In patients with skin lesions, topical application of nadifloxacin can result in plasma concentrations of 1 to 3 ng/ml. Consequently, it has been argued that it should not be used to treat relatively harmless diseases like acne vulgaris, risking the development of quinolone resistances.
Following a single topical application of 10 g nadifloxacin 1% cream to normal human back skin, the highest plasma concentration was determined to be 107 ng/mL with an elimination half-life of 19.4 hours. Approximately 0.09% of the administered dose was excreted in the urine over 48 hours post- dosing. The plasma concentration reached a steady state on Day 5 of repeated administration study when nadifloxacin 1% cream was applied at 5 g twice daily to normal healthy individuals for a period of 7 days. The plasma concentration reached a peak of 4.1 ng/ml at 8 hours post-final dosing with an elimination half-life of 23.2 hours. The urinary excretion rate reached 0.16% on Day 7.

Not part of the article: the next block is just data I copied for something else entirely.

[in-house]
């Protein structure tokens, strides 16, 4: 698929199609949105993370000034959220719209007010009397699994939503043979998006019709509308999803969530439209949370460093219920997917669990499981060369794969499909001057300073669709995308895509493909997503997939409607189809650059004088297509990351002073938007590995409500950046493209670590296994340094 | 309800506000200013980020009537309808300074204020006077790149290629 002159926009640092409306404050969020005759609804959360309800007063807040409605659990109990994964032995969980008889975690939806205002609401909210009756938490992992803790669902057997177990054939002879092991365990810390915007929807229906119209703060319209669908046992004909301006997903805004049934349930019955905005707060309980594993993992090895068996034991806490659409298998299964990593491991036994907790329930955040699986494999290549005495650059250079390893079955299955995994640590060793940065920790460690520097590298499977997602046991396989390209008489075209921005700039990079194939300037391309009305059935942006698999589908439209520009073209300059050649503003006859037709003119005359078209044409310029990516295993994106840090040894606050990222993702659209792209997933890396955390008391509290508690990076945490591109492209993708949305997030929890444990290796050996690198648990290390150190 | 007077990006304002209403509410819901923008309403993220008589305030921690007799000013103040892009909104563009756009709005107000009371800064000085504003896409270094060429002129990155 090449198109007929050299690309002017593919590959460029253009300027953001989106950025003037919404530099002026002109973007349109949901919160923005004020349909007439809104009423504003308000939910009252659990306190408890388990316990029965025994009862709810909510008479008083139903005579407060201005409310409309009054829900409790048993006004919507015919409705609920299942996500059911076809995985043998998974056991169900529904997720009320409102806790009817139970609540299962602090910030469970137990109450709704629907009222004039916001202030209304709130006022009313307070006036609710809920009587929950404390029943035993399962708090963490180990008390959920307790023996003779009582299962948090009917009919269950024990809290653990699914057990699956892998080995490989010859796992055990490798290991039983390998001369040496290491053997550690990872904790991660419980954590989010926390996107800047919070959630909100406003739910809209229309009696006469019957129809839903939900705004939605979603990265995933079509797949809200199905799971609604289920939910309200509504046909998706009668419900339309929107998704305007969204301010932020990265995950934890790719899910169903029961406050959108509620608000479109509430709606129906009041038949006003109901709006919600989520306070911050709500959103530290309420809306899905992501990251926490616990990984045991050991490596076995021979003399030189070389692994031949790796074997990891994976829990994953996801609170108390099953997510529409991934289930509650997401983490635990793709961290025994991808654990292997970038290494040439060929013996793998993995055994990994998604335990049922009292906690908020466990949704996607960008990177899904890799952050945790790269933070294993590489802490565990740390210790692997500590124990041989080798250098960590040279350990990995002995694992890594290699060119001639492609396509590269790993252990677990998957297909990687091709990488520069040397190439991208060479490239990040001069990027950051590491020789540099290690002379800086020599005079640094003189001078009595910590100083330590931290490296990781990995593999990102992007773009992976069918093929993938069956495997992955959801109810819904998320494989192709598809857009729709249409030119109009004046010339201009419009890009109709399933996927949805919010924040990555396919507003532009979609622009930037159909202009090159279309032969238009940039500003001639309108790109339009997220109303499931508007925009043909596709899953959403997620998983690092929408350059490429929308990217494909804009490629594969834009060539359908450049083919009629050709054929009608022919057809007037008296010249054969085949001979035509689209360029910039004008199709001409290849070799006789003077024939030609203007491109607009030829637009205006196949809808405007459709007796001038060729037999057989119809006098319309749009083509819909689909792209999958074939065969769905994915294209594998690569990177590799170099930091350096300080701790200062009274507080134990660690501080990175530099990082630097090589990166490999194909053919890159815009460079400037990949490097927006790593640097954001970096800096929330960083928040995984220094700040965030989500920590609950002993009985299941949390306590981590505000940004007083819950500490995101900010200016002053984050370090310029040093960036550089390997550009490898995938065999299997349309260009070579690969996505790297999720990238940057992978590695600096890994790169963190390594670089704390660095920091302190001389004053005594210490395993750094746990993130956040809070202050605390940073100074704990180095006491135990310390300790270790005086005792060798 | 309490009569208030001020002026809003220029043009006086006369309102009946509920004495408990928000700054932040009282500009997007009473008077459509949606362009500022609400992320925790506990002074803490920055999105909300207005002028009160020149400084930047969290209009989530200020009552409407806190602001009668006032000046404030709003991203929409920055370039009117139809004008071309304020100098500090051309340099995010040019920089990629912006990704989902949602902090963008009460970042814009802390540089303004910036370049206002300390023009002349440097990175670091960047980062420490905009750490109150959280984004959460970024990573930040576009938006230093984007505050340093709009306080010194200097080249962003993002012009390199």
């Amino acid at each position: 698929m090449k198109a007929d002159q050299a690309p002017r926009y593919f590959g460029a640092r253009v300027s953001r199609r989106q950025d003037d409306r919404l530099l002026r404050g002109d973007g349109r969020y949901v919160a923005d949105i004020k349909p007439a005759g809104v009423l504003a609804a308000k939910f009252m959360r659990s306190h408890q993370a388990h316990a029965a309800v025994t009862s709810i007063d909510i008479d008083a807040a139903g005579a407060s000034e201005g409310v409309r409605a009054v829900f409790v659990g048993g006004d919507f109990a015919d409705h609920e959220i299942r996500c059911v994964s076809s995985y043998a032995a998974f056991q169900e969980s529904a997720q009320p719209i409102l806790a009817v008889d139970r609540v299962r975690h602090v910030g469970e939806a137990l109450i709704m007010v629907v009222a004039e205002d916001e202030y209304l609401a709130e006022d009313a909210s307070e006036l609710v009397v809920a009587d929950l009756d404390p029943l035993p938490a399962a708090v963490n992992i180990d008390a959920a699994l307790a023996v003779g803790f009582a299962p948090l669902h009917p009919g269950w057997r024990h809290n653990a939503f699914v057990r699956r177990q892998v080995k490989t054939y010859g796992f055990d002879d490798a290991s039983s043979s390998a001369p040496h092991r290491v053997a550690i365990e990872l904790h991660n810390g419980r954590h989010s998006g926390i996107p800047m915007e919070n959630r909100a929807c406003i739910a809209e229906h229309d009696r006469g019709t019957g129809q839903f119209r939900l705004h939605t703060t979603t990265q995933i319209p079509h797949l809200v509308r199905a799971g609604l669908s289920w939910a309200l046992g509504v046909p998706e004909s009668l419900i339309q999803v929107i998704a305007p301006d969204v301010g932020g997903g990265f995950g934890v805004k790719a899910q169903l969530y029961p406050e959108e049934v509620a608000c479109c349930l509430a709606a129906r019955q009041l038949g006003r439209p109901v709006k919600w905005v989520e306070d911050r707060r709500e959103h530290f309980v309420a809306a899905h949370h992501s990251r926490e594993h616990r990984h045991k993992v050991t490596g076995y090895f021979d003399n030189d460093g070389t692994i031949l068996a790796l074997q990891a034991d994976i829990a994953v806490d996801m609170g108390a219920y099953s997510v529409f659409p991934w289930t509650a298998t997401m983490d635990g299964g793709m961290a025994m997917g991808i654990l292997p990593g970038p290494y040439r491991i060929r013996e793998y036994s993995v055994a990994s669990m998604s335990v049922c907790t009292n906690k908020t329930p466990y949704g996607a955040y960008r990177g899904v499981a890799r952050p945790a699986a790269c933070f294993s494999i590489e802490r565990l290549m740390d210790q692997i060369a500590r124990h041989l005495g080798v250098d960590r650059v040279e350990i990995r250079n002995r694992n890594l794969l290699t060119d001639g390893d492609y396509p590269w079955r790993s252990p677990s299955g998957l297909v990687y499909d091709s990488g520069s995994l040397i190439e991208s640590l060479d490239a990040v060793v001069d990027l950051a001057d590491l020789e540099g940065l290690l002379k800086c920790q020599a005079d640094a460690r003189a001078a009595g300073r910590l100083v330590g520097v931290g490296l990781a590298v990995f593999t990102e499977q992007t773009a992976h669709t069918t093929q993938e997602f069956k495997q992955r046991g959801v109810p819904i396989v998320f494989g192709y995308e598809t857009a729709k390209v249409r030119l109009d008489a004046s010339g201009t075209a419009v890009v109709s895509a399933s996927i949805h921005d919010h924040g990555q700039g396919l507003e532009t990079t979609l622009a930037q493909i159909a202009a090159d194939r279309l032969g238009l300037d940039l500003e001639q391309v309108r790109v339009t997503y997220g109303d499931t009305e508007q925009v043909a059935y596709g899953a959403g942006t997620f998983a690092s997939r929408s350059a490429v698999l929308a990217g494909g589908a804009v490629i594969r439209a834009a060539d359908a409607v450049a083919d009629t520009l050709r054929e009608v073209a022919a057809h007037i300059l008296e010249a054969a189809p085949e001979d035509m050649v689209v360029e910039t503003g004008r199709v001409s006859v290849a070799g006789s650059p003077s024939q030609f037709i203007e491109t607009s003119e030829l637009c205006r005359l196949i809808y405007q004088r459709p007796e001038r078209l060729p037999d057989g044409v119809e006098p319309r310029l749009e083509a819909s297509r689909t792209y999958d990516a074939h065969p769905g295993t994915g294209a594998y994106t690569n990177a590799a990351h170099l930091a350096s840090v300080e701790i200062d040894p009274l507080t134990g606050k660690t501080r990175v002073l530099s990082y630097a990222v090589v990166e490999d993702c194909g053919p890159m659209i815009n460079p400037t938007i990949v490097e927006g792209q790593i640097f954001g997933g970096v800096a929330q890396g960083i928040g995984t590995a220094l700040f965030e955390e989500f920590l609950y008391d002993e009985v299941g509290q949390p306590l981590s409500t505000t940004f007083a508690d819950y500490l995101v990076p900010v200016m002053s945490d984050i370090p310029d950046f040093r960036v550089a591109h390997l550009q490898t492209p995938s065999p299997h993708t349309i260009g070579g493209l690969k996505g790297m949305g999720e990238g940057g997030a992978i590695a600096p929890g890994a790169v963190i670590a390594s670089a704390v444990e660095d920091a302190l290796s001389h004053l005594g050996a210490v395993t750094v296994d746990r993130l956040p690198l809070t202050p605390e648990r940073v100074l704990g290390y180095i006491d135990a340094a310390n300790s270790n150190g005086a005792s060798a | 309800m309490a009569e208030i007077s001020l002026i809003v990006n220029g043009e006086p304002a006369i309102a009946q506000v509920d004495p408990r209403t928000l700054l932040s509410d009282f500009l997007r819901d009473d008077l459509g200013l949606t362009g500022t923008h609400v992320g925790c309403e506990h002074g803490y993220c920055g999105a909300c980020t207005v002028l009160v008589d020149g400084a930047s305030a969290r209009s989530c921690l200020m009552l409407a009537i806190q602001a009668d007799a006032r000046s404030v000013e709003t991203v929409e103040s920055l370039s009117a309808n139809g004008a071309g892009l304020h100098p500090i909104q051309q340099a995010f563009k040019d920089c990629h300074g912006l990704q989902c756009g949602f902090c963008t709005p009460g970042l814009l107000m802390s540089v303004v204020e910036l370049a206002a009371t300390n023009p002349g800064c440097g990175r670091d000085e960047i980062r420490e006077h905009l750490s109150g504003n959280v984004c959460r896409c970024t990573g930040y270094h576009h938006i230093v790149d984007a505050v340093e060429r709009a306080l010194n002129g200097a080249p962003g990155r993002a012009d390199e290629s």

^Murata K, Tokura Y (March 2007). "[Anti-microbial therapies for acne vulgaris: anti-inflammatory actions of anti-microbial drugs and their effectiveness]". J. UOEH (in Japanese) 29 (1): 63–71. PMID17380730.|accessdate= requires |url= (help)